Business model innovation research has experienced continuous development. The early

    publications on BMI mostly are conceptual or case-based studies that focus on the definition,

    the difference or relation between BMI and similar concepts and the process of BMI ((Johnson

    et al., 2008, Chesbrough, 2007, Teece, 2010, Sosna et al., 2010)). Following research on BMI

    highlights the importance of causal analysis of antecedences and effects of BMI ((Guo et al.,

    2016, Visnjic et al., 2016, Bouncken and Fredrich, 2016, Kim and Min, 2015)) as well as

    focuses on sustainable BMI that help firms to achieve their sustainability ambitions such that

    to create an innovative way of delivering value while still having positive impacts and reducing

    negative impacts for the society and the environment (Bocken et al., 2019, Frishammar and

    Parida, 2019, Geissdoerfer et al., 2018).

    Despite a large number of emerging research on BMI, it is still young, abstruse and

    incomprehensible (Bocken et al., 2014, Bashir and Verma, 2016, DaSilva and Trkman, 2014).

    BMI lacks theoretical and empirical underpinning, leaving us fundamental unanswered

    questions about antecedent conditions and outcomes of BMI which are non-trivial, complex

    and have not been well-understood by the literature (Zott and Amit, 2007, Foss and Saebi,

    2017, George and Bock, 2011).

  • 3

    There have been researches focusing on the identification and validation of BMI drivers, with

    a particular interest in technology innovation (Björkdahl, 2009, Gambardella and McGahan,

    2010, Shomali and Pinkse, 2016, Teece, 2018, Wu et al., 2010), sustainability (Yip and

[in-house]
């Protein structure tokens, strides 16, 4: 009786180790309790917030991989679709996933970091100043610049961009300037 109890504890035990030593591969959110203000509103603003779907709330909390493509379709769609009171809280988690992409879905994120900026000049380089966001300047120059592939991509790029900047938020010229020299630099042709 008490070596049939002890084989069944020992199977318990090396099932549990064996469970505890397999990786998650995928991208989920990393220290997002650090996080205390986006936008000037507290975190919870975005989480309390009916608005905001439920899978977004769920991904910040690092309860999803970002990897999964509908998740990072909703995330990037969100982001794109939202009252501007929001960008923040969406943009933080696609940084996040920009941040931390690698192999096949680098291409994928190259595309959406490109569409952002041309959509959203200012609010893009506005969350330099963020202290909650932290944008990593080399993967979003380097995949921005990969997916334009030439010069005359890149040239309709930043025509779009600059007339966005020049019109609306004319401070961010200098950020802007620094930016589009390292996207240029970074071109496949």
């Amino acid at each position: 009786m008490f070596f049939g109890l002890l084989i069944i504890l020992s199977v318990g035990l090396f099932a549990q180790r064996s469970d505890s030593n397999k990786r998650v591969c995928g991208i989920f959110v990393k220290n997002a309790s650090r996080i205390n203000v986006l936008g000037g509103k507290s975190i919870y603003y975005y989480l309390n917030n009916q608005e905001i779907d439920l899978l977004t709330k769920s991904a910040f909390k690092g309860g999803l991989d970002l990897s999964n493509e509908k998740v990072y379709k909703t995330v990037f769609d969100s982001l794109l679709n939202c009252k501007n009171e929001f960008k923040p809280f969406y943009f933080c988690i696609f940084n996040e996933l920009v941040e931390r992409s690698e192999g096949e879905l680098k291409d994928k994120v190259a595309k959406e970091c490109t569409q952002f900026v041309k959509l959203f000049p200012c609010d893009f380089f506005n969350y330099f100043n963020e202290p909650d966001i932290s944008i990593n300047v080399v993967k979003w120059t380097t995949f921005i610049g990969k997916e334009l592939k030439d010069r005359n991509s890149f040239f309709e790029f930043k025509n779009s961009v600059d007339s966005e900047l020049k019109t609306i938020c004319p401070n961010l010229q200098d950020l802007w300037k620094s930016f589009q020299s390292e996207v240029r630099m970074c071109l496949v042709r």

Bocken, 2018, Yang et al., 2017, Ciulli and Kolk, 2019), external stakeholders (Miller et al.,

    2014), competitive environment (Saebi et al., 2017) or internationalization (Teece, 2018).

    Although these studies have enriched the discipline's knowledge of BMI, this line of research

    is still at an infant stage, and such work is usually post-analysing and inductive for a particular

    case study rather than predictive and theoretically general (Foss and Saebi 2017).

    The outcomes of BMI are investigated in previous studies that primarily focus on firm

    performance (Giesen et al., 2007b, Huang et al., 2013, Kim and Min, 2015, Visnjic et al., 2016,

    Bouncken and Fredrich, 2016), value creation (Sorescu et al., 2011), firm sustainability

    (Pedersen et al., 2018) and firm survival (Velu, 2015). Due to the high availability of public

    economic and financial data of firms, firm performance, especially financial performance

    (Giesen et al., 2007b, Huang et al., 2013, Kim and Min, 2015, Visnjic et al., 2016) has been

    prioritized as the primary business model innovation outcomes to measure. Even so, there are

    still limited well-defined study on the relationship between BMI and firm performance (Spieth

    et al., 2014, Schneider and Spieth, 2013, Foss and Saebi, 2017) due to the high complexity in

    measuring BMI and different dimensions of performance during BMI process (Foss and Saebi,

    2017). Furthermore, most recent studies have focused on BMI and its effect on firm

    performance in the manufacturing sector because of the ease of database access. This suggests

    further researches to develop a comprehensively validated measurement scale in BMI to

    understand the link between BMI and firm performance in various industry sectors.

    To systematically address the complex questions about BMI’s drivers and outcomes, or in other

    words, to understand comprehensively why and when a business model needs to innovate,

    greater attention must be paid to the embedded environment within which the BM is enacted

    as a business model in different environments may give completely different outcomes (Zott

    and Amit, 2007, Giesen et al., 2007a). The success or failure of a business model must be

    related to how well it fits in, adapt and contributes to the environment, even more important

    when the environment is disruptive and about to undergo change. An existing well-established

    business model running smoothly in an environment may become unfit with the new one.

    Therefore, by early anticipating potential changes in the environment where BM operates,

    firms could potentially identify when and how to innovate their BM to adapt and position it

    better with the new environment.

  • 4

    Research purpose and questions The overarching aim of the thesis is to advance the conceptualisation and theory of BMI by

    investigating and analysing its main drivers and outcomes as well as to propose and develop a

    measurement scale for